Helen Piel
PhD candidate, University of Leeds and the British Library

Further reading:

Ullica Segerstrale (2013). Nature’s Oracle. The Life and Work of W. D. Hamilton. Oxford: Oxford University Press

Marek Kohn (2004). A Reason for Everything. Natural Selection and the English Imagination. London: faber and faber

William D. Hamilton (1998, 2001). Narrow Roads of Gene Land, Vol. I and Vol. II.  Oxford: Oxford University Press

23 April 2018

Calculating Kindness: George Price

To publicise our upcoming event Dear John: The 'Kin Selection' Controversy presented by the British Library and Undercurrent Theatre we introduce the first of three blogs by PhD student Helen Piel on evolutionary biologists George Price, William D. Hamilton and John Maynard Smith. Today we start with George Price.

  Photograph of George Price smoking a cigarrette on a park benchGeorge Price, London 1974. Copyright © Estate of George Price

George Robert Price (1922-1975) grew up in New York before he moved to study at the University of Chicago in the 1940s. He gained his PhD in chemistry for work he had done on the Manhattan Project but later, he struggled to find a job that satisfied him and his big ideas, scientific and otherwise.

In 1966, Price was operated on for thyroid cancer but the operation didn’t go well; he had to take medication for the rest of his life. With the insurance money, he moved to England the following year. Interested in altruism and conflict, he taught himself evolutionary biology and spent his time in the libraries around London. Around March, he came across William D. Hamilton’s 1964 two-part paper on ‘The genetical evolution of social behaviour’, published in the Journal of Theoretical Biology. Finding the mathematics in it too dense for library reading, he wrote to Hamilton asking for a reprint. Unfortunately, Hamilton replied, he had none left, but instead sent a reprint of his latest article on sex ratios which dealt with similar ideas. Price in fact disliked one idea suggested by Hamilton – that people are genetically predisposed to be kindest to kin (“inclusive fitness”), which seemed to deny true, selfless altruism. He tried to disprove it, but his Price Equation ended up proving Hamilton right (and landed Price a job at UCL). The two men struck up a correspondence and friendship that would last until Price’s death in 1975.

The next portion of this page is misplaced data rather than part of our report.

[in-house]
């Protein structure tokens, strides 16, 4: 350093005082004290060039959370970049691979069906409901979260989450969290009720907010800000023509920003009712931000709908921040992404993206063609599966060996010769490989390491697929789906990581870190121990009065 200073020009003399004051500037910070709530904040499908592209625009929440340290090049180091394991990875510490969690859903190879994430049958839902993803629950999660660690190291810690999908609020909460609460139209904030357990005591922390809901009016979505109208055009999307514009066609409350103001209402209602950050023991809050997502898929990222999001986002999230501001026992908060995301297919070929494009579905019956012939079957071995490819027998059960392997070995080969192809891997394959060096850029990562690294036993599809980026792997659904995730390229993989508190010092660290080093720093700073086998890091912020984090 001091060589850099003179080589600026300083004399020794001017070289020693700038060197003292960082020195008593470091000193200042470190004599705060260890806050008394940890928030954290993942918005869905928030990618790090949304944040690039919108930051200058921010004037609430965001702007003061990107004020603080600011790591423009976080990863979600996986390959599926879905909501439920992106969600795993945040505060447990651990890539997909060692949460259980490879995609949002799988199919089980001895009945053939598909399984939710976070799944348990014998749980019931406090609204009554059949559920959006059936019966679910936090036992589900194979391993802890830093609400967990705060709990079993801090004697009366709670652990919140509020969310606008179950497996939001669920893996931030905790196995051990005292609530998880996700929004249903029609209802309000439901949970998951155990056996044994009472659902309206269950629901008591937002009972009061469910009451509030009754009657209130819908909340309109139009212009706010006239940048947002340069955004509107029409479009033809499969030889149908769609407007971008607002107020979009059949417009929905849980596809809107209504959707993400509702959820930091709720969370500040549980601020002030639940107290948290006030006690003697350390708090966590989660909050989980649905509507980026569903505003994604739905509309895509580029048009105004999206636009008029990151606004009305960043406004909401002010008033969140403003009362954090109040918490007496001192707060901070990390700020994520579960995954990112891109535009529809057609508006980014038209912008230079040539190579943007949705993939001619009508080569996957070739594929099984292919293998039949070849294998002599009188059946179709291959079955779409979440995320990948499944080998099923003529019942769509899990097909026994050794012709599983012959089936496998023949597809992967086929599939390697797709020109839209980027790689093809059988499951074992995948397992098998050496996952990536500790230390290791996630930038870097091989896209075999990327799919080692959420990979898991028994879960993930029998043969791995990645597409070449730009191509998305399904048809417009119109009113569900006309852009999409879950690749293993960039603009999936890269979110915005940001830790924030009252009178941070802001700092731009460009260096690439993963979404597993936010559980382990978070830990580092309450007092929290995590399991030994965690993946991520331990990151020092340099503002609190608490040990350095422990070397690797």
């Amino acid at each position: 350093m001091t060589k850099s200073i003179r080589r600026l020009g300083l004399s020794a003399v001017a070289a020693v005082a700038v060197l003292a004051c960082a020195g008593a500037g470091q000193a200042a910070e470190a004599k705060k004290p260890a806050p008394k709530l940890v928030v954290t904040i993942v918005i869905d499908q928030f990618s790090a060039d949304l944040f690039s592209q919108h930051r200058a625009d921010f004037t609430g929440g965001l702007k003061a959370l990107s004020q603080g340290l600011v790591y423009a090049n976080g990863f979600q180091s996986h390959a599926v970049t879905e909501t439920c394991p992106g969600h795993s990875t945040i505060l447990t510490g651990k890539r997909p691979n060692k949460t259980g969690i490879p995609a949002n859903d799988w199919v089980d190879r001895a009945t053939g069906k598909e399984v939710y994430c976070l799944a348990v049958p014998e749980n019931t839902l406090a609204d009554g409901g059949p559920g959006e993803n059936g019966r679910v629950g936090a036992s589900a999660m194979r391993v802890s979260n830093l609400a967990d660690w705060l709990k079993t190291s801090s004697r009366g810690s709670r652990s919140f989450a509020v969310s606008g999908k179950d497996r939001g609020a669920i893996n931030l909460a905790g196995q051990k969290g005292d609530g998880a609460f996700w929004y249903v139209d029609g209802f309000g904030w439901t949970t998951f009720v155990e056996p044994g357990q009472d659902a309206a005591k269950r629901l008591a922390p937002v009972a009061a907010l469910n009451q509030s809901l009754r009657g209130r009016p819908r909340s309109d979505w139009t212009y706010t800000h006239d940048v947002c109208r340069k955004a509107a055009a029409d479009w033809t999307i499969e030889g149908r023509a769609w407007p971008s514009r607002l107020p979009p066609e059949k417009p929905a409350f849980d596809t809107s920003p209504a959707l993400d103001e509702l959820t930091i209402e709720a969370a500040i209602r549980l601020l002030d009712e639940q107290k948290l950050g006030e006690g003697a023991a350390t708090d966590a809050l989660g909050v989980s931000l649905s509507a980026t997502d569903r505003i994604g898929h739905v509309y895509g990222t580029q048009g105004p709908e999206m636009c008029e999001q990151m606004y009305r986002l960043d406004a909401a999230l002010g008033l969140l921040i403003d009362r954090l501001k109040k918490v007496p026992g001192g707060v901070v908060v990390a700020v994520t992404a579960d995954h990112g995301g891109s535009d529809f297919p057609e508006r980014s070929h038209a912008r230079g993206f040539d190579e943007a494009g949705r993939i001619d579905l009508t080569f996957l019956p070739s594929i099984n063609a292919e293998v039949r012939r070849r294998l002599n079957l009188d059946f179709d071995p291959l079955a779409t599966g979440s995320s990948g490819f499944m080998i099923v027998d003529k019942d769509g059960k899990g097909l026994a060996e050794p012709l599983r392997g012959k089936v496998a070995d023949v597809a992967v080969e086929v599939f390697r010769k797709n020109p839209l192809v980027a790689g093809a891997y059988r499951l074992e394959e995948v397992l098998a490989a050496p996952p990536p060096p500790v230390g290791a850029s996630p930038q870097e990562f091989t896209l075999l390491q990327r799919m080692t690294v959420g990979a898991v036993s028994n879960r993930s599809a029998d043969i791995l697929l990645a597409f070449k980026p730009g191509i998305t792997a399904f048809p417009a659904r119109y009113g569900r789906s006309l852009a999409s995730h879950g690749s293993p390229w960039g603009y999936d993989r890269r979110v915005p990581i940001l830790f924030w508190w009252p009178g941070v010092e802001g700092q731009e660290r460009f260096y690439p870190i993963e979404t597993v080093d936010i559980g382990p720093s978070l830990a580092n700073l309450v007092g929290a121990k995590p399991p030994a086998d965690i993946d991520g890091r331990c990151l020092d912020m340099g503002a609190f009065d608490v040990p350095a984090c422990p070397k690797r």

Price-2

Letter excerpt
Extracts from a 1969 letter from Price to William D. Hamilton recounting his discovery of the Price equation and subsequent employment at UCL. Copyright © Estate of George Price.

In the summer of 1970, Price underwent a religious conversion and mainly refocused his energies on Jesus and the Bible. He put himself and his faith to the test, among other things stopping to take his thyroid medication. In October 1972 he wrote to John Maynard Smith that he was ‘now down to exactly 15p and [his] visitors permit for staying in the UK expire[d] in less than a month’ – to which Maynard Smith replied, ‘I have less faith than you do that the Lord will provide. Please let me know at once if I can help.’

Maynard Smith and Price had been collaborating in what was to become their 1973 seminal paper, 'The logic of animal conflict', in which they applied game theory – originally developed in the context of economics by John von Neumann and Oskar Morgenstern – to evolutionary biology. By pitting animals against each other as in a game, supplied with strategies like probing and retaliating, and running these through a computer simulation, Maynard Smith and Price showed that it was evolutionarily beneficial for individuals not to escalate a fight and risk wounding or death.

Price’s faith eventually led him to spend his energy on the homeless in his area. After losing his flat, he briefly stayed in his office at the Galton Laboratory before moving into a squat near Euston in 1974. In 1975, he committed suicide. Hamilton and Maynard Smith both attended the funeral.

Helen Piel
Collaborative Doctoral Partnership (CDP) PhD student, University of Leeds and the British Library

Further reading:

Calculating Kindness (2016). Undercurrent and Camden People’s Theatre in partnership with the British Library

Laura Farnworth (2016). Calculating Kindness: Meeting George Price. The British Library, Untold Lives Blog